What About Nukes?
Last month, we touched on systemic approaches to tackling the warming of our planet—carbon taxing or pricing, removing carbon from the atmosphere, and reflecting sunlight back into space (also known as geoengineering). These approaches reflect the truth that we have not yet reduced annual carbon emissions worldwide, and business as usual will not enable us to meet the warming limit of the Paris Agreement (2.7 degrees F).
A nuclear plant emits no carbon while in operation—could it be another answer to carbon pollution? While not a popular option with the public or most environmentalists, some in the environmental community have grudgingly admitted that it will be very difficult to limit the damage of global warming without nuclear’s large contribution—20 percent of all power generated in the U.S. comes from 96 reactors in 58 plants.
Although only two of those reactors have come on-line since 1996, two more are under construction. The age of most reactors means that many are nearing decommission. Without new replacements, the power generated by the plants will have to come from natural gas, a relatively dirty fuel, or renewable sources that have yet to be built out.
States are struggling over whether to get maximum life from nuclear plants, or to let them be shut down. In 2018, New Jersey passed legislation authorizing a 300-million-dollar per year subsidy for three aging nuclear plants, reasoning that the power was necessary as a ramp to clean energy, which, if successful, may take a couple of decades.
Nuclear power provides nearly one-third of the energy used in Virginia. The Virginia Clean Economy Act mandates 100 percent renewable electric energy by 2050, but according to Carbon Zero Virginia, that goal is unrealistic. It will not be met unless an exception is made for clean, but not renewable, nuclear power.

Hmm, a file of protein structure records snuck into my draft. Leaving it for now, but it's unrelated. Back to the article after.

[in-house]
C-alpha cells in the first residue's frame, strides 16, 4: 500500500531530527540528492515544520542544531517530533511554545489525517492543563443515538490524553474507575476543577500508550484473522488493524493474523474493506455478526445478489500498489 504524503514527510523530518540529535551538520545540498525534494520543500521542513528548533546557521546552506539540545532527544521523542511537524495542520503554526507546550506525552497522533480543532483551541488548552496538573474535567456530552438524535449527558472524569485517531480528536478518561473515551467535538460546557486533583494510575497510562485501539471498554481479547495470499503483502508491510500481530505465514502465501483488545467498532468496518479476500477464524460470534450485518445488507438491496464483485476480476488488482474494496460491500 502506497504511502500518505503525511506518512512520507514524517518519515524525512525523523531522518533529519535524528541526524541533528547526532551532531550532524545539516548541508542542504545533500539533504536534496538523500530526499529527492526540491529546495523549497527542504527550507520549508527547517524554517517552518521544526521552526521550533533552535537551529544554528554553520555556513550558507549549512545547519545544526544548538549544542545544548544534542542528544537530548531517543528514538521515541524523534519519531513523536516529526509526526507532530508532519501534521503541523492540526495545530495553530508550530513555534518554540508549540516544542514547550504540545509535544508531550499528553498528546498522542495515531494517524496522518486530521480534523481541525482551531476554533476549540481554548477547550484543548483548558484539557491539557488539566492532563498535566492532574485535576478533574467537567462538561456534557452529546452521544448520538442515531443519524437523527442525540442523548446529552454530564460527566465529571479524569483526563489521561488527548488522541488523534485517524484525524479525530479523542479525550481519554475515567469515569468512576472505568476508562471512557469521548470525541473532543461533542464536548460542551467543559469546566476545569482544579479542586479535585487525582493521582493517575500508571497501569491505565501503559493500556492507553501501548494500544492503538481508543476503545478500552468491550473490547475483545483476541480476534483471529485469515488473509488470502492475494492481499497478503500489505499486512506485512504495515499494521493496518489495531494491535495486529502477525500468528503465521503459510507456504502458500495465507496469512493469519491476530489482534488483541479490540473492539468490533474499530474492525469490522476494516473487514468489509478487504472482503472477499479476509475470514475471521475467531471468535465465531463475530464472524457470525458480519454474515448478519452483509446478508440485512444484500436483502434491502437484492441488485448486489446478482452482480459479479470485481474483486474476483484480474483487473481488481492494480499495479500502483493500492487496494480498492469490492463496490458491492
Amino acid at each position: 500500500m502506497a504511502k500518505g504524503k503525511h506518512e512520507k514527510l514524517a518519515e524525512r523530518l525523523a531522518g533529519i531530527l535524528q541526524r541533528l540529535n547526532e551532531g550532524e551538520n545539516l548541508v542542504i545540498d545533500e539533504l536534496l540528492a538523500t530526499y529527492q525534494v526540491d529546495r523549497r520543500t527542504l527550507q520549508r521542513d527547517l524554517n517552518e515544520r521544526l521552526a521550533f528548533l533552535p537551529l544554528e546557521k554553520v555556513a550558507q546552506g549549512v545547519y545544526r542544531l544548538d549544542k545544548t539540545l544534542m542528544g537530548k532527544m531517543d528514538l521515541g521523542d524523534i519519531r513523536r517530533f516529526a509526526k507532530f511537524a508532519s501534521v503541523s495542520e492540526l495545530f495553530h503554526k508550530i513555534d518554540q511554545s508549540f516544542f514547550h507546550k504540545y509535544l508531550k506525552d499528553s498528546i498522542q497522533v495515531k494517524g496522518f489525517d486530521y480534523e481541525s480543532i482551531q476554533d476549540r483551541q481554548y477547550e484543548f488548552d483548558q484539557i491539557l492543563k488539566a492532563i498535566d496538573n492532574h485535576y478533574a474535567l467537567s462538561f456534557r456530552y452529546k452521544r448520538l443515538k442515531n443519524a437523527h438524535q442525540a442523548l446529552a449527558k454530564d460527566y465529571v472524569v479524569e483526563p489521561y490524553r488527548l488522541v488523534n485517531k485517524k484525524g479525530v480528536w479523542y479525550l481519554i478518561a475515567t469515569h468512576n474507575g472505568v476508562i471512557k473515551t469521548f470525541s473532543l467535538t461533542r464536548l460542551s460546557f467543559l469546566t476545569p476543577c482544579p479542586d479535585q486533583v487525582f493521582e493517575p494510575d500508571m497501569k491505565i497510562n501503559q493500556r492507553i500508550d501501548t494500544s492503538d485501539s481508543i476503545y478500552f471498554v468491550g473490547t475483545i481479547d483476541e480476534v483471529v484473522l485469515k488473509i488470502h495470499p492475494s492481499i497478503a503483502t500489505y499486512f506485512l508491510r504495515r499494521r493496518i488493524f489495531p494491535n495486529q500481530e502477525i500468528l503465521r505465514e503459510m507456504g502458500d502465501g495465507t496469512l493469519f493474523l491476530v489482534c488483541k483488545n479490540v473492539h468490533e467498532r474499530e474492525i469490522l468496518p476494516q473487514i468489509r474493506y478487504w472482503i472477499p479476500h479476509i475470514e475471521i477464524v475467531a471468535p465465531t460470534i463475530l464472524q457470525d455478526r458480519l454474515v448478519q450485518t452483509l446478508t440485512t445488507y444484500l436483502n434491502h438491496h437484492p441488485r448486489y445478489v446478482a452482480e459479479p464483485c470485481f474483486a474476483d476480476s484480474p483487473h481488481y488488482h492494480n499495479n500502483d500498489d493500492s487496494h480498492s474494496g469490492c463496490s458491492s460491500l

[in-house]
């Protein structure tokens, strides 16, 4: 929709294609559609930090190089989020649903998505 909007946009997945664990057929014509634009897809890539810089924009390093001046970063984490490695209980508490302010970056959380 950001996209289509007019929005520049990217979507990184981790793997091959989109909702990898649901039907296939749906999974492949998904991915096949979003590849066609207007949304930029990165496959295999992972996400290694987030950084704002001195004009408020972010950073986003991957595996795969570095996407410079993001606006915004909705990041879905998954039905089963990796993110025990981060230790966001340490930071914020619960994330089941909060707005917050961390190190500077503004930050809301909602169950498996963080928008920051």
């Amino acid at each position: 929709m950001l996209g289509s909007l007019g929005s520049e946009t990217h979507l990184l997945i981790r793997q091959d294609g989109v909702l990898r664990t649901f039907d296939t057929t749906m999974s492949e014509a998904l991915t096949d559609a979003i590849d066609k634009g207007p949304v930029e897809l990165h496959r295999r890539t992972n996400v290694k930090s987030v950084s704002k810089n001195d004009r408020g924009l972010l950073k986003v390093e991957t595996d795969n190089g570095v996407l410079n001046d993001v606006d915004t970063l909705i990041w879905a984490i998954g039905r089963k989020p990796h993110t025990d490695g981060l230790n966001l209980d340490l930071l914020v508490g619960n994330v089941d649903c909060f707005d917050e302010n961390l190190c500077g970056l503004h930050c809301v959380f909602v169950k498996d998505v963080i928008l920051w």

Some energy experts—and a few environmentalists—see nuclear power retaining its current share into the foreseeable future, and even expanding that share. They say that the new generation of reactors alleviate the safety concerns of the type of reactor involved in the Fukushima, Japan, disaster. The waste problem remains, but they consider it less dire than the global effects of warming.
However, a challenge to nuclear power advocates emerges from studies that cast doubt on the central benefit claimed for nuclear power—that it is a carbon-free energy source. While that claim is true while the plant is in operation, the carbon footprint of any energy technology has to include the entire life cycle of a facility. Carbon emissions mount when construction, uranium mining and refining, decommissioning, and other operations are considered, making nuclear power unattractive compared to solar, wind, and hydroelectric, according to some of these complex studies.
In the shorter term, electricity from nuclear power will be with us. It will continue to be reflected in individual states’ reports of the percentage of energy coming from clean sources. Whether, in the longer term, nuclear power maintains or even grows its slice in the energy pie-chart, is unknown at this point.
[Note: UUA has passed resolutions and statements expressing concerns over the dangers of nuclear energy—including potential radiation exposure, disposal of nuclear waste, and terrorism. The UUA website also has links to UUA-International blog posts such as “We Can Save Earth” expressing other viewpoints.]
— Will Daniels
To our readers: we invite you to use the comments section below not only to give your thoughts on what you read here, but to recommend things to read, watch, or listen to related to environment and social justice. Also of interest are your own activities or accomplishments in the environment/social justice realm.